A forensic team inspects the body of Mahmuda Khanam Mitu, wife of Babul Akter, superintendent and deputy commissioner of Chittagong Metropolitan Police, in Chittagong, Bangladesh.  (European Pressphoto Agemcy)

The circle of targets for Bangladeshi extremists keeps widening.

Up until last year, their gruesome attacks seemed focused on secular bloggers who had spoken out against Islam. Recently, however, numerous academics, publishers, activists, foreign workers and non-Muslims have been hacked or fatally shot for allegedly insulting Islam. The police have clearly struggled to stem the wave of violence. On Sunday, suspected extremists killed Mahmuda Khanam Mitu, 30, the wife of the police superintendent in Bangladesh’s second-biggest city.

She was stabbed nine times and shot in the head while walking her son to his school bus stop. At least three assailants escaped on a motorbike. Mitu is only the second woman to be killed by extremists in the same fashion as the other recent attacks.

Her husband, Babul Akter, was recently promoted to his new role after leading a slew of raids against banned Islamist extremist groups, such as Jamaat ul-Mujahideen Bangladesh. Police officials told the Associated Press that they couldn’t rule out that members of any of the groups Akter had fought against had carried out the killing.

Also Sunday, a 60-year-old Christian man, identified as Sunil Gomes, was hacked to death at a shop he owned in Natore, in the north of the country. The Islamic State’s news agency, Amaq, asserted that the group was responsible for his death. The Islamic State has claimed at least two other killings.

The young son of Mahmuda Khanam Mitu, the wife of a top Bangladeshi anti-terrorism officer, mourns after she was killed near her home in Chittagong, Bangladesh. (Getty Images)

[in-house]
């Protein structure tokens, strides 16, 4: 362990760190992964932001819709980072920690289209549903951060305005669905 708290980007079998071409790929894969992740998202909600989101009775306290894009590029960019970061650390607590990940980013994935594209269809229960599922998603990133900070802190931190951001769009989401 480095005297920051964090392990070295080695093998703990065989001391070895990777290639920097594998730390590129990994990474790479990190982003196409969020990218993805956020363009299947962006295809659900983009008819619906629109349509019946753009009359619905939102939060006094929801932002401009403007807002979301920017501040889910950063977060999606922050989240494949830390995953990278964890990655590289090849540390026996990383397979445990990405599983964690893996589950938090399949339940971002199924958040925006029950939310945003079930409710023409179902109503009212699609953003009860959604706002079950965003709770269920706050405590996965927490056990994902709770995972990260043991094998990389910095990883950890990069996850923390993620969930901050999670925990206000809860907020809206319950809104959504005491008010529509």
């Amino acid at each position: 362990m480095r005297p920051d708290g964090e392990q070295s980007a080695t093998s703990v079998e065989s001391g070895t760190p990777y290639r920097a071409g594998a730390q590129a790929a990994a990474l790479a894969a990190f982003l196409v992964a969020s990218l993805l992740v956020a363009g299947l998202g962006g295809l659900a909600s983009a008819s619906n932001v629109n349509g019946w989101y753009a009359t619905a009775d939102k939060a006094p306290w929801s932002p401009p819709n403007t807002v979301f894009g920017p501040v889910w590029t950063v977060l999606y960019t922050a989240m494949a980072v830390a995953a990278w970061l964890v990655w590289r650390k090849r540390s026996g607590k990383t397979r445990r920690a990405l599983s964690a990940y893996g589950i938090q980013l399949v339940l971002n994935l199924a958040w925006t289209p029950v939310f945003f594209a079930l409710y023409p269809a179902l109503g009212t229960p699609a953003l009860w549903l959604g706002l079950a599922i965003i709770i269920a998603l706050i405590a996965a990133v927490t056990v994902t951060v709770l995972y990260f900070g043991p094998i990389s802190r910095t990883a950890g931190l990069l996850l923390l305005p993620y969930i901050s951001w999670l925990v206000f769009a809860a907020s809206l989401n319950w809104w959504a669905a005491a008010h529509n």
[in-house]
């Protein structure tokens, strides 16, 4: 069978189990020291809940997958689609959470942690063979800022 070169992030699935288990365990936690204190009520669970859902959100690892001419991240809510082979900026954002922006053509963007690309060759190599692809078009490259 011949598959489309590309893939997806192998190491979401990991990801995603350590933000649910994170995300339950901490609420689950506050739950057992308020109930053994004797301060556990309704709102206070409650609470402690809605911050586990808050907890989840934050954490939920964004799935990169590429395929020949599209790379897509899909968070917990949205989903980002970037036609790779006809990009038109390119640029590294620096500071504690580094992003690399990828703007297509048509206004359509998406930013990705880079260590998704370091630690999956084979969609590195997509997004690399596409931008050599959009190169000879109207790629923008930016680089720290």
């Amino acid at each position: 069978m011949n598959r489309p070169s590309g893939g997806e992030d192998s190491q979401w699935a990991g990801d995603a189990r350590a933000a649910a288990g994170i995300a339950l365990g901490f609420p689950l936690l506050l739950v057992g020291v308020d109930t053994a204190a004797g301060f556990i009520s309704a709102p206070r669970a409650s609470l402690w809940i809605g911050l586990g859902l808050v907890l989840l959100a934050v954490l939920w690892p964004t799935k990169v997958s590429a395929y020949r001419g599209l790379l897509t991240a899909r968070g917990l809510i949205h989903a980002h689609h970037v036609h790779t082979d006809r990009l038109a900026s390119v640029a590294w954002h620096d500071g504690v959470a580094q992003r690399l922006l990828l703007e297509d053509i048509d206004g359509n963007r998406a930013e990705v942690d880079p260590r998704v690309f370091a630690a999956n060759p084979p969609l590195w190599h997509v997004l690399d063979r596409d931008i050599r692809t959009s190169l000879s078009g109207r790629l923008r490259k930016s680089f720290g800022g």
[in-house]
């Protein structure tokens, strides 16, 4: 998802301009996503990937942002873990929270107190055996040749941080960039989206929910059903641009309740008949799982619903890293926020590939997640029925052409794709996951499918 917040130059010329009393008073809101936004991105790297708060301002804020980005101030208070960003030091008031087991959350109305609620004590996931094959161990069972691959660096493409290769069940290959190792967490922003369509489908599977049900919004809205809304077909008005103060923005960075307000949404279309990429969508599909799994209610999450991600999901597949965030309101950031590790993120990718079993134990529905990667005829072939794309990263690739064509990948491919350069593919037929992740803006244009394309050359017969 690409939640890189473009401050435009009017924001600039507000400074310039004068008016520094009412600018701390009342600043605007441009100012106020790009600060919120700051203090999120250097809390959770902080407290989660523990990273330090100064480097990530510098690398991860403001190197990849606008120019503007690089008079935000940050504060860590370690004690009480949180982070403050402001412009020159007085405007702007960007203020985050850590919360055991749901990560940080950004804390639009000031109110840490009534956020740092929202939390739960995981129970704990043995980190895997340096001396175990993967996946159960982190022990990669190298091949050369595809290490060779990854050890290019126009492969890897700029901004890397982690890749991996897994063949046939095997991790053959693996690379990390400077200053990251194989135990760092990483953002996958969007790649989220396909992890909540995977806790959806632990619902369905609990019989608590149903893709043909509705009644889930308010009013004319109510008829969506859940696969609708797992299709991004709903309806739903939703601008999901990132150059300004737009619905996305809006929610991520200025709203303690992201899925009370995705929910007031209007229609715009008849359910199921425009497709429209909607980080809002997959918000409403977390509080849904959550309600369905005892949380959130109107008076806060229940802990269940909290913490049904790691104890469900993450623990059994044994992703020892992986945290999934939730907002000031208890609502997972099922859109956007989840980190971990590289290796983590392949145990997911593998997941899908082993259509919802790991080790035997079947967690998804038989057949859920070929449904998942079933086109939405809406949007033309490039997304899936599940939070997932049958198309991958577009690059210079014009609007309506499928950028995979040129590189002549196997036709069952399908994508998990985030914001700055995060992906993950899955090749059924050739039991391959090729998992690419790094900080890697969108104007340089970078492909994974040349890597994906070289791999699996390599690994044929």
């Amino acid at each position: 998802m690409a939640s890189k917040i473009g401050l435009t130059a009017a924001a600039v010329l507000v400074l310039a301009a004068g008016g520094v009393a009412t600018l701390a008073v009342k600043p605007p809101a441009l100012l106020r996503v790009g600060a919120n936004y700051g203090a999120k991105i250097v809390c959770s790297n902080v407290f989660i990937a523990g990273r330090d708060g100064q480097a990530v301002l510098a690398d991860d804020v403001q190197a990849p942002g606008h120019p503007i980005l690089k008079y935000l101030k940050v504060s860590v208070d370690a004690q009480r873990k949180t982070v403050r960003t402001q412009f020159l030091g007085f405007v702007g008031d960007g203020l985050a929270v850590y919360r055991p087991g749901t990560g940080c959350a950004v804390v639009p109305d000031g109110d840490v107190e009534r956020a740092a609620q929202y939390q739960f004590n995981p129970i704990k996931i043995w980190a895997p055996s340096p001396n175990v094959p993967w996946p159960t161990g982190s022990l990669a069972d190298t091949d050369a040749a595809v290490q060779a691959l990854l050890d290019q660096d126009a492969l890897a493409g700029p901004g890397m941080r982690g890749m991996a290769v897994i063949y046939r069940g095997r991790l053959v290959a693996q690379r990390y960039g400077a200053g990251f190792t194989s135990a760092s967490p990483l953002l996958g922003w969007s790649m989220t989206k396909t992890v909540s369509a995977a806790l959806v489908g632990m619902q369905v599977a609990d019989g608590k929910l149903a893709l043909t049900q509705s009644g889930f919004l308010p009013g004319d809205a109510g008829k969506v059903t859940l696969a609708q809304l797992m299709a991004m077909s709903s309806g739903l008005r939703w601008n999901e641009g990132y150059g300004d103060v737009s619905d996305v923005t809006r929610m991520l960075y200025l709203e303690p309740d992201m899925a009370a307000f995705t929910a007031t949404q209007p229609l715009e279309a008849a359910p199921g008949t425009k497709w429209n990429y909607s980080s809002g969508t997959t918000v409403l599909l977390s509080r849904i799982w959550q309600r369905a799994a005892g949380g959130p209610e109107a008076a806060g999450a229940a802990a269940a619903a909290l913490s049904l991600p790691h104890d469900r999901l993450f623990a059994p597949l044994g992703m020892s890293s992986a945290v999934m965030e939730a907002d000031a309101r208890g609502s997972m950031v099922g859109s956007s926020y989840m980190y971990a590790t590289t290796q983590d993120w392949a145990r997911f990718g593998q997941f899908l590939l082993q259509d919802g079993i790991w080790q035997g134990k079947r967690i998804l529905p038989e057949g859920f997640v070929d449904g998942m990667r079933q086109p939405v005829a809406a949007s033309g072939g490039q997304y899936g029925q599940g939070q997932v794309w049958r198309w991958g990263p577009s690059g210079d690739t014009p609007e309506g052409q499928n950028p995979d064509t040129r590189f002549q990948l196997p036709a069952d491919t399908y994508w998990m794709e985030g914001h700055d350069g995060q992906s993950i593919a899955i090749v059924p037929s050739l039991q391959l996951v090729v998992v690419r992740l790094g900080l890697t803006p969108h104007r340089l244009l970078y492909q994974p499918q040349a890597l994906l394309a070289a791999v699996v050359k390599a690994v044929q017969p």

Bangladesh has been shaken by increasing religious tension as extremist groups gain sway. Besides the spate of attacks on individuals, extremist groups have bombed Shiite shrines in a characteristic attempt to foment sectarian violence.

A debate over whether Bangladesh should have a secular or Islamic government has defined the country’s politics since its birth after an independence war against Pakistan in 1971. The current government is secular and has spearheaded controversial prosecutions of Islamist figures for war crimes during the 1971 war, enraging many of the country’s fundamentalists. But although Prime Minister Sheikh Hasina has asserted her commitment to secular values, she has been hesitant to speak out in support of the secular and atheist bloggers killed or injured in attacks. In an interview with Time magazine in 2015, she said, “Personally, I don’t support it, I don’t accept it. Why not? You have to have your faith. If anybody thinks they have no religion, okay, it’s their personal view. … But they have no right to write or speak against any religion.”

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The Islamic State and Islamic fundamentalism on the rise in Bangladesh